So it was Mother’s day and the newspaper in my town did a story about the Gold Star Mothers, the women who have lost children to war. I read the article, as far as I could, until the tears blurred my vision and rage pierced my heart. I agree that these women have experienced an unimaginable loss, but their loss is not a noble sacrifice, or the ultimate patriotic deed. That’s part of the myth they tell us to make the loss seem bearable.
Women lose children everyday, to disease, addiction, depression, accidents. It is no more gallant a loss when a flag drapes the coffin. In fact it is the ultimate failure. We fail our children when war is the solution to any problem. We fail as a society and as humankind. When we choose war, we squander the dedication, commitment and devotion of our children who serve in the Armed Forces. We call them peacekeepers and then send them to fight. What a dissonant concept. And when we lose sight of a war because our own lives are complicated by more immediate concerns like the price of gas or food, we fail them again.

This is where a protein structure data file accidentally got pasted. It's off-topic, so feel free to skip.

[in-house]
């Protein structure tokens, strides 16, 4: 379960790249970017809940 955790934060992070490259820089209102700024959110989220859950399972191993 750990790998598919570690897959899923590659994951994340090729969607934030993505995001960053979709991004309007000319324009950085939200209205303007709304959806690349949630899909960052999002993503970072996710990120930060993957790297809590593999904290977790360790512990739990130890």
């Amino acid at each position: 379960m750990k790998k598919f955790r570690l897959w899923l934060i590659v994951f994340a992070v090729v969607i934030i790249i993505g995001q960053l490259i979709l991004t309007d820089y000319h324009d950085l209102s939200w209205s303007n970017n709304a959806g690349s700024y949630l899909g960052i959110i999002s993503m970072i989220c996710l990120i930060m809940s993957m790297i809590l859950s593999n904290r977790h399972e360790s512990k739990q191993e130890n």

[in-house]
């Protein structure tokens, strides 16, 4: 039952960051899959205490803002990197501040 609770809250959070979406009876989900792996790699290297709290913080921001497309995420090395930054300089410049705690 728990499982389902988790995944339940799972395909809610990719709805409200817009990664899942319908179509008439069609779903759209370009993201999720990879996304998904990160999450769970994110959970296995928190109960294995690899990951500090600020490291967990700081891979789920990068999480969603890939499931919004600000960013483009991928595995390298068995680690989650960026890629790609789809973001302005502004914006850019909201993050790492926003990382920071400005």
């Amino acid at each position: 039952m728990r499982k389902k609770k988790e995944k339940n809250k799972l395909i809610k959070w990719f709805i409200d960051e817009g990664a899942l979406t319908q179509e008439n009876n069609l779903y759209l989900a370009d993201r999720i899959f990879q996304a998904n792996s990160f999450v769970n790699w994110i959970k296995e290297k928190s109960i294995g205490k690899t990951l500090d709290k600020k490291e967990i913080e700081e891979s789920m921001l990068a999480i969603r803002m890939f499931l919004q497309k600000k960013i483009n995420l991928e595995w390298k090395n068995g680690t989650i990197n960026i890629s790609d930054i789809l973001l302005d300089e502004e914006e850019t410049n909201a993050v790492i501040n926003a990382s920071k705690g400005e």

There is an indelible image in my mind. It’s 2005 and while staying at a hotel in the Midwest, I wander into a parking lot filled with buses of new soldiers. They are dressed in desert fatigues and filing into the hotel. Their faces are fresh, so young and so eager. My car is blocked, so I wait patiently while they stand in lines talking about the hot breakfast and the cozy bed that awaits them. We talk… “Where are you from?”
“Alabama, Vermont, Texas, Washington”, “Where are you going?”
I realize then that my role is to stand witness to these beautiful children, to be there on behalf of their mothers who will follow every moment of this journey in their mind’s eye. I affirm their beauty, their innocence and potential, and the love they freely express for those left behind. I plead with all that is holy to wrap protective arms around these men and women. We chat, and I learn about families, children and plans for “when they return.”
Then I see a small ragged Elmo doll, stuffed into the pants pocket of a big strapping young man. Elmo’s head peaks out.
“I see you have a friend in your pocket?”
“Yep” he says, “Elmo has been with me my whole life. I thought he should come to Iraq too.”
I am at a loss… “I hope he keeps you safe,” I say.
“That’s what I’m counting on.”
Isn’t it time we all stand witness and choose to keep our children safe?